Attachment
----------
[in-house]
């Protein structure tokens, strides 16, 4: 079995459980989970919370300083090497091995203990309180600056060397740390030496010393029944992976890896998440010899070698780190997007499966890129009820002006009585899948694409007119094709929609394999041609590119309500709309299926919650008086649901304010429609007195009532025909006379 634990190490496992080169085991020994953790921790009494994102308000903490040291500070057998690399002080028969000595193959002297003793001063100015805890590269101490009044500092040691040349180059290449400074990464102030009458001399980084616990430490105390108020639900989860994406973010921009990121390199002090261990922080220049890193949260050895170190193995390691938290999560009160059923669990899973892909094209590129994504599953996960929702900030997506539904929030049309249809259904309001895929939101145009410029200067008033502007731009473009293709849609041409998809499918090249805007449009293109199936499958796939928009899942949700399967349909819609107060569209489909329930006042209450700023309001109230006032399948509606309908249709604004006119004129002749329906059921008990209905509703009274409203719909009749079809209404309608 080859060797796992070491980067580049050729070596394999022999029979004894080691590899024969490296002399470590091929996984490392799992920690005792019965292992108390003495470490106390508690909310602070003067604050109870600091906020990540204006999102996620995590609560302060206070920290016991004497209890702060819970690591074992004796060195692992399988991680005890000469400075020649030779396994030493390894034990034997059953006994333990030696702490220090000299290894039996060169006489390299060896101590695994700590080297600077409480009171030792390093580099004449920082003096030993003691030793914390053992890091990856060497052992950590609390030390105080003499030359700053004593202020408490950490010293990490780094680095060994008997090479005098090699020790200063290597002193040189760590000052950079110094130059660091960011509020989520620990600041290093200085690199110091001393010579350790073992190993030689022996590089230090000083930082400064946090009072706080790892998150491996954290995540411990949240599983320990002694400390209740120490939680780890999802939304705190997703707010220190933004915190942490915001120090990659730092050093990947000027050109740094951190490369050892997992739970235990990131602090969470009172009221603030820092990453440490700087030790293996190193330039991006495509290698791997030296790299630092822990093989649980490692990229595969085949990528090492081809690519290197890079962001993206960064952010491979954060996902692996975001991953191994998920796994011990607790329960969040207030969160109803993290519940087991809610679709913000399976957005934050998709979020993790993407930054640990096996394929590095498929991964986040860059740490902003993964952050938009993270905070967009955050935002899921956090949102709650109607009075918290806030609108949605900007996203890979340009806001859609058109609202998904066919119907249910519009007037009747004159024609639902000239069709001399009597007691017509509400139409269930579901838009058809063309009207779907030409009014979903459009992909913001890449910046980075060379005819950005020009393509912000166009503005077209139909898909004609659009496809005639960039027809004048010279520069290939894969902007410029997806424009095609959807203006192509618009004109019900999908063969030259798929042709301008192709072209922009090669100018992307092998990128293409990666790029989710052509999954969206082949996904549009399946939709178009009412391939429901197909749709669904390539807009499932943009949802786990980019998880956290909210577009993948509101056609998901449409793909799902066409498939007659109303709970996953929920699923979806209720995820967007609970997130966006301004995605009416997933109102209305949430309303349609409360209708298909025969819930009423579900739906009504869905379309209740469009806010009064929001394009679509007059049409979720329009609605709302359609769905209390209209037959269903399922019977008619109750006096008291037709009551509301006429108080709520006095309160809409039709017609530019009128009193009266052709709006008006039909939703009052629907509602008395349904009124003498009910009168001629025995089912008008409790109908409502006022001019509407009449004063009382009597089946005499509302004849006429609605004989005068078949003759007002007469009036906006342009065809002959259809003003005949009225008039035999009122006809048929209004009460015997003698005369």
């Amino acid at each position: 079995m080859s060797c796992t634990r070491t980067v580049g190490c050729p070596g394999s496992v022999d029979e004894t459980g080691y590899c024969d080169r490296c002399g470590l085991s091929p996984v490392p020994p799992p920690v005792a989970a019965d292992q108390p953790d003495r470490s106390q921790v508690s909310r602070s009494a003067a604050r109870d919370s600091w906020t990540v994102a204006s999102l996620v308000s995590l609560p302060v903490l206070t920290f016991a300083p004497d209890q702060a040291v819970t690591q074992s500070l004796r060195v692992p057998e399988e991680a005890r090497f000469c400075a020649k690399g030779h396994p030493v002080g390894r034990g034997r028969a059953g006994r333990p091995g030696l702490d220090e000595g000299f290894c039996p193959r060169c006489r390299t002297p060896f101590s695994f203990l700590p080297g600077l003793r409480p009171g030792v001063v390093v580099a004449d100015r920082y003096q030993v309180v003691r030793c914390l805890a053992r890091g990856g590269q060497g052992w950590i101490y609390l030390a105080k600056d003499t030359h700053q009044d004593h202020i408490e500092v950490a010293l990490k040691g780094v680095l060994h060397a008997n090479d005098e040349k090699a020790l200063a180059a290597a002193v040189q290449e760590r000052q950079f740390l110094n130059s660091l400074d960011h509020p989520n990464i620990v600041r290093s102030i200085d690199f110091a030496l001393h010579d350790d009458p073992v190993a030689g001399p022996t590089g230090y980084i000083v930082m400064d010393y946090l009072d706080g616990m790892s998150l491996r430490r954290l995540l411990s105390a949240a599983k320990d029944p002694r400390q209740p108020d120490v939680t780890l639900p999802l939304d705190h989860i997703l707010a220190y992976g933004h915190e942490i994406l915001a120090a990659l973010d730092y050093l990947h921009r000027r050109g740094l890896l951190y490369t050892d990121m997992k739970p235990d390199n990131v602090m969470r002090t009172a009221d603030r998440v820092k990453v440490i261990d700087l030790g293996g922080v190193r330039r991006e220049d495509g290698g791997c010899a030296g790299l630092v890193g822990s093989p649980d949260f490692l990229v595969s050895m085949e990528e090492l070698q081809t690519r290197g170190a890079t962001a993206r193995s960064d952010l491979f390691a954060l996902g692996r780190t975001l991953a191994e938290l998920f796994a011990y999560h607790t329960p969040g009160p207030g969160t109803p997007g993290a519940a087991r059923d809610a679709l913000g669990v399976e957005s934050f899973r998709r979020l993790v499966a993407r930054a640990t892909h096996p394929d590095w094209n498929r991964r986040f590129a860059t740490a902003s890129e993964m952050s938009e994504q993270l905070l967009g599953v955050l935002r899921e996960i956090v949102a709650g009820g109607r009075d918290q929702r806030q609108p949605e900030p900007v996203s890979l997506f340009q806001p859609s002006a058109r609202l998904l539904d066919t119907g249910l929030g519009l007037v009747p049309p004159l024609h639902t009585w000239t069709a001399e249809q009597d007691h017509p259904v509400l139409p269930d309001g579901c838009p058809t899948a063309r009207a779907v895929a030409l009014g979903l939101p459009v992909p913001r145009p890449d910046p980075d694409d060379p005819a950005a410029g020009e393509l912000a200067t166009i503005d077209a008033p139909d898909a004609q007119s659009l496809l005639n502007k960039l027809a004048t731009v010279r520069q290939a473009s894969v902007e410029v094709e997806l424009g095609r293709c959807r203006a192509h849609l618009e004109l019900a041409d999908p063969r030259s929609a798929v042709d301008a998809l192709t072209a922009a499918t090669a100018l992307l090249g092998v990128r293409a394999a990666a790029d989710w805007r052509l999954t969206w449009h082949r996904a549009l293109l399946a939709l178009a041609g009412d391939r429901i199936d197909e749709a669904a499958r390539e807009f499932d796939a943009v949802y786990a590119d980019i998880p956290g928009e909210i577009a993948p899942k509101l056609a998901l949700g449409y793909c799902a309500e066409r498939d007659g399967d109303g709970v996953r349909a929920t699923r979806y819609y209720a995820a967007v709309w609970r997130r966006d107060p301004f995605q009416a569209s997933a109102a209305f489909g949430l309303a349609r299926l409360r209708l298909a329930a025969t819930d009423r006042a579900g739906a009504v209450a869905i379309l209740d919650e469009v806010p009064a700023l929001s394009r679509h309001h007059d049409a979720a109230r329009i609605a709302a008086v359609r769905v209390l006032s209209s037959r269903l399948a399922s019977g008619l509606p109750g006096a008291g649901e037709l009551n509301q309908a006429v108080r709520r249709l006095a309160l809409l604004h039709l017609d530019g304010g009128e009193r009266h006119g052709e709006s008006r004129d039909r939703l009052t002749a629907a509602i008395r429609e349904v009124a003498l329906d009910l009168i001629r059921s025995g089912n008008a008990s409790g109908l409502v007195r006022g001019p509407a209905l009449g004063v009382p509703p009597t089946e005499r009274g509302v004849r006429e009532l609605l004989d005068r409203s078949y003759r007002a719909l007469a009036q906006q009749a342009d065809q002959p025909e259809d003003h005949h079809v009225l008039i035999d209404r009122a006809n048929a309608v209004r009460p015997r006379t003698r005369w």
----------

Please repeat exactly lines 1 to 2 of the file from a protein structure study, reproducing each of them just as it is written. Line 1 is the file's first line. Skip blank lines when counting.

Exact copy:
[in-house]
């Protein structure tokens, strides 16, 4: 079995459980989970919370300083090497091995203990309180600056060397740390030496010393029944992976890896998440010899070698780190997007499966890129009820002006009585899948694409007119094709929609394999041609590119309500709309299926919650008086649901304010429609007195009532025909006379 634990190490496992080169085991020994953790921790009494994102308000903490040291500070057998690399002080028969000595193959002297003793001063100015805890590269101490009044500092040691040349180059290449400074990464102030009458001399980084616990430490105390108020639900989860994406973010921009990121390199002090261990922080220049890193949260050895170190193995390691938290999560009160059923669990899973892909094209590129994504599953996960929702900030997506539904929030049309249809259904309001895929939101145009410029200067008033502007731009473009293709849609041409998809499918090249805007449009293109199936499958796939928009899942949700399967349909819609107060569209489909329930006042209450700023309001109230006032399948509606309908249709604004006119004129002749329906059921008990209905509703009274409203719909009749079809209404309608 080859060797796992070491980067580049050729070596394999022999029979004894080691590899024969490296002399470590091929996984490392799992920690005792019965292992108390003495470490106390508690909310602070003067604050109870600091906020990540204006999102996620995590609560302060206070920290016991004497209890702060819970690591074992004796060195692992399988991680005890000469400075020649030779396994030493390894034990034997059953006994333990030696702490220090000299290894039996060169006489390299060896101590695994700590080297600077409480009171030792390093580099004449920082003096030993003691030793914390053992890091990856060497052992950590609390030390105080003499030359700053004593202020408490950490010293990490780094680095060994008997090479005098090699020790200063290597002193040189760590000052950079110094130059660091960011509020989520620990600041290093200085690199110091001393010579350790073992190993030689022996590089230090000083930082400064946090009072706080790892998150491996954290995540411990949240599983320990002694400390209740120490939680780890999802939304705190997703707010220190933004915190942490915001120090990659730092050093990947000027050109740094951190490369050892997992739970235990990131602090969470009172009221603030820092990453440490700087030790293996190193330039991006495509290698791997030296790299630092822990093989649980490692990229595969085949990528090492081809690519290197890079962001993206960064952010491979954060996902692996975001991953191994998920796994011990607790329960969040207030969160109803993290519940087991809610679709913000399976957005934050998709979020993790993407930054640990096996394929590095498929991964986040860059740490902003993964952050938009993270905070967009955050935002899921956090949102709650109607009075918290806030609108949605900007996203890979340009806001859609058109609202998904066919119907249910519009007037009747004159024609639902000239069709001399009597007691017509509400139409269930579901838009058809063309009207779907030409009014979903459009992909913001890449910046980075060379005819950005020009393509912000166009503005077209139909898909004609659009496809005639960039027809004048010279520069290939894969902007410029997806424009095609959807203006192509618009004109019900999908063969030259798929042709301008192709072209922009090669100018992307092998990128293409990666790029989710052509999954969206082949996904549009399946939709178009009412391939429901197909749709669904390539807009499932943009949802786990980019998880956290909210577009993948509101056609998901449409793909799902066409498939007659109303709970996953929920699923979806209720995820967007609970997130966006301004995605009416997933109102209305949430309303349609409360209708298909025969819930009423579900739906009504869905379309209740469009806010009064929001394009679509007059049409979720329009609605709302359609769905209390209209037959269903399922019977008619109750006096008291037709009551509301006429108080709520006095309160809409039709017609530019009128009193009266052709709006008006039909939703009052629907509602008395349904009124003498009910009168001629025995089912008008409790109908409502006022001019509407009449004063009382009597089946005499509302004849006429609605004989005068078949003759007002007469009036906006342009065809002959259809003003005949009225008039035999009122006809048929209004009460015997003698005369």